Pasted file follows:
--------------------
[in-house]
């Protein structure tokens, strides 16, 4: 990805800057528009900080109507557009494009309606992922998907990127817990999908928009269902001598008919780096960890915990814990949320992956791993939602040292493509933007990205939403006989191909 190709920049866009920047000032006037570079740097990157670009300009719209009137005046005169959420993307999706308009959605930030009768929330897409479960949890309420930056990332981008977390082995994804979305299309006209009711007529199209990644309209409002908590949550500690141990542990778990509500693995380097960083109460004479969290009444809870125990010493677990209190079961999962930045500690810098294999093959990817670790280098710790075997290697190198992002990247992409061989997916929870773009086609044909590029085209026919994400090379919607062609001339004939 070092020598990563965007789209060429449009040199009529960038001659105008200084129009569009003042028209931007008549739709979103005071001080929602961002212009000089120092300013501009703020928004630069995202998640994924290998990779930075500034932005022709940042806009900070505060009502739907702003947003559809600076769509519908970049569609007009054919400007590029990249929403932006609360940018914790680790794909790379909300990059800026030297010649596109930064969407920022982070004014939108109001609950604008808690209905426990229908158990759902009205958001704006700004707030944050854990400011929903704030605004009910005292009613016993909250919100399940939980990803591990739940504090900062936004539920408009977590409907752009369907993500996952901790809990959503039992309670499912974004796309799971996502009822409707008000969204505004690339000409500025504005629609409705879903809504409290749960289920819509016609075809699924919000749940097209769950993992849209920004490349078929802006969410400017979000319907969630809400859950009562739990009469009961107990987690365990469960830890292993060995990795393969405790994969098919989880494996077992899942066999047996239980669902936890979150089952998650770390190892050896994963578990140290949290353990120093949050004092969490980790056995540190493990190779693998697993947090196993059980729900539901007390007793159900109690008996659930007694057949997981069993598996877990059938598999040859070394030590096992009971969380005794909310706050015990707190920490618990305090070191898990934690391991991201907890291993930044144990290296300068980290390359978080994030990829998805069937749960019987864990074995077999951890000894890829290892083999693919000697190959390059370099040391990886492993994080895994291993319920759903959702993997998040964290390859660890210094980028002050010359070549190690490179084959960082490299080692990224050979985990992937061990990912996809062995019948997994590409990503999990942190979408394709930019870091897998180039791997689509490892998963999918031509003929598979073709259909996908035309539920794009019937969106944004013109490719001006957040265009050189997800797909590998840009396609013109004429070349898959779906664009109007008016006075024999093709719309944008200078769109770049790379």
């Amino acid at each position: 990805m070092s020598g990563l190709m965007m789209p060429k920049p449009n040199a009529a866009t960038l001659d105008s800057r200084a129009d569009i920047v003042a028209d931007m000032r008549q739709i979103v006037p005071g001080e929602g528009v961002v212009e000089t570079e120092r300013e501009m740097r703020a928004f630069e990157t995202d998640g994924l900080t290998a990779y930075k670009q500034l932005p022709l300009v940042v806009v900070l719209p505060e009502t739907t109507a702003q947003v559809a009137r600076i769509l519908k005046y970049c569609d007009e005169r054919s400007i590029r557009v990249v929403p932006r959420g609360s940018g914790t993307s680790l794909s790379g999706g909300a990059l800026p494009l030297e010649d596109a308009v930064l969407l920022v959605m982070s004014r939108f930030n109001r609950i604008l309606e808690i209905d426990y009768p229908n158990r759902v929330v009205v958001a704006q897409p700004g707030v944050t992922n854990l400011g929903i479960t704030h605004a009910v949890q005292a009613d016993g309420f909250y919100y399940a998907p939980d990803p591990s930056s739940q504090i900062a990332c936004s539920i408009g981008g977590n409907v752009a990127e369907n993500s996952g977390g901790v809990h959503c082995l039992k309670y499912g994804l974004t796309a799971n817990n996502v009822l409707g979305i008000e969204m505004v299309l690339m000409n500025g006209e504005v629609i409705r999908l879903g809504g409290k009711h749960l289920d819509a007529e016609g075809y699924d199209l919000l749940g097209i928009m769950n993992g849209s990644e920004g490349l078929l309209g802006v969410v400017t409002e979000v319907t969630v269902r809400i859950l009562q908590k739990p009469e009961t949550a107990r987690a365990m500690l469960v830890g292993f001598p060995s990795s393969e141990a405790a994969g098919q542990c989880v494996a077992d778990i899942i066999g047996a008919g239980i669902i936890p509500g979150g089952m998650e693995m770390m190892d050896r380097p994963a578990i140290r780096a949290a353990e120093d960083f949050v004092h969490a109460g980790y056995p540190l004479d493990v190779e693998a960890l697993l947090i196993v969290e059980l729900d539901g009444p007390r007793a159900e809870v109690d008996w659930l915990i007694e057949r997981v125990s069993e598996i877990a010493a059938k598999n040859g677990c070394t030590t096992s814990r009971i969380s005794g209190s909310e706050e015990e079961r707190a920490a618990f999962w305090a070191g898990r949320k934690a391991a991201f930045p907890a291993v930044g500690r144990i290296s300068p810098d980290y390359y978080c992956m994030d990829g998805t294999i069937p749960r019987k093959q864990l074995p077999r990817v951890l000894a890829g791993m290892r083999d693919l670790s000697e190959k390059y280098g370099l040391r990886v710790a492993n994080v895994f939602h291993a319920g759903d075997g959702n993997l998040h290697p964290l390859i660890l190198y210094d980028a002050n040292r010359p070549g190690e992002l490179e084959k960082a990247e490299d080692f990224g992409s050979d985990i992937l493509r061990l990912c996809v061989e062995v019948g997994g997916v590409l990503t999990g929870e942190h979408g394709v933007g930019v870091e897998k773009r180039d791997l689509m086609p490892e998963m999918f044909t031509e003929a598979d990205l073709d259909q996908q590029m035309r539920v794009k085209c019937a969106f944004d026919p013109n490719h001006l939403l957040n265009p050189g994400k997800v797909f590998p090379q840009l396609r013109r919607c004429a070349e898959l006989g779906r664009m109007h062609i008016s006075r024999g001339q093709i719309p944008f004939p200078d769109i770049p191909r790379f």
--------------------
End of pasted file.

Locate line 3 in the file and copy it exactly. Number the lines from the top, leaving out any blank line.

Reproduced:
């Amino acid at each position: 990805m070092s020598g990563l190709m965007m789209p060429k920049p449009n040199a009529a866009t960038l001659d105008s800057r200084a129009d569009i920047v003042a028209d931007m000032r008549q739709i979103v006037p005071g001080e929602g528009v961002v212009e000089t570079e120092r300013e501009m740097r703020a928004f630069e990157t995202d998640g994924l900080t290998a990779y930075k670009q500034l932005p022709l300009v940042v806009v900070l719209p505060e009502t739907t109507a702003q947003v559809a009137r600076i769509l519908k005046y970049c569609d007009e005169r054919s400007i590029r557009v990249v929403p932006r959420g609360s940018g914790t993307s680790l794909s790379g999706g909300a990059l800026p494009l030297e010649d596109a308009v930064l969407l920022v959605m982070s004014r939108f930030n109001r609950i604008l309606e808690i209905d426990y009768p229908n158990r759902v929330v009205v958001a704006q897409p700004g707030v944050t992922n854990l400011g929903i479960t704030h605004a009910v949890q005292a009613d016993g309420f909250y919100y399940a998907p939980d990803p591990s930056s739940q504090i900062a990332c936004s539920i408009g981008g977590n409907v752009a990127e369907n993500s996952g977390g901790v809990h959503c082995l039992k309670y499912g994804l974004t796309a799971n817990n996502v009822l409707g979305i008000e969204m505004v299309l690339m000409n500025g006209e504005v629609i409705r999908l879903g809504g409290k009711h749960l289920d819509a007529e016609g075809y699924d199209l919000l749940g097209i928009m769950n993992g849209s990644e920004g490349l078929l309209g802006v969410v400017t409002e979000v319907t969630v269902r809400i859950l009562q908590k739990p009469e009961t949550a107990r987690a365990m500690l469960v830890g292993f001598p060995s990795s393969e141990a405790a994969g098919q542990c989880v494996a077992d778990i899942i066999g047996a008919g239980i669902i936890p509500g979150g089952m998650e693995m770390m190892d050896r380097p994963a578990i140290r780096a949290a353990e120093d960083f949050v004092h969490a109460g980790y056995p540190l004479d493990v190779e693998a960890l697993l947090i196993v969290e059980l729900d539901g009444p007390r007793a159900e809870v109690d008996w659930l915990i007694e057949r997981v125990s069993e598996i877990a010493a059938k598999n040859g677990c070394t030590t096992s814990r009971i969380s005794g209190s909310e706050e015990e079961r707190a920490a618990f999962w305090a070191g898990r949320k934690a391991a991201f930045p907890a291993v930044g500690r144990i290296s300068p810098d980290y390359y978080c992956m994030d990829g998805t294999i069937p749960r019987k093959q864990l074995p077999r990817v951890l000894a890829g791993m290892r083999d693919l670790s000697e190959k390059y280098g370099l040391r990886v710790a492993n994080v895994f939602h291993a319920g759903d075997g959702n993997l998040h290697p964290l390859i660890l190198y210094d980028a002050n040292r010359p070549g190690e992002l490179e084959k960082a990247e490299d080692f990224g992409s050979d985990i992937l493509r061990l990912c996809v061989e062995v019948g997994g997916v590409l990503t999990g929870e942190h979408g394709v933007g930019v870091e897998k773009r180039d791997l689509m086609p490892e998963m999918f044909t031509e003929a598979d990205l073709d259909q996908q590029m035309r539920v794009k085209c019937a969106f944004d026919p013109n490719h001006l939403l957040n265009p050189g994400k997800v797909f590998p090379q840009l396609r013109r919607c004429a070349e898959l006989g779906r664009m109007h062609i008016s006075r024999g001339q093709i719309p944008f004939p200078d769109i770049p191909r790379f």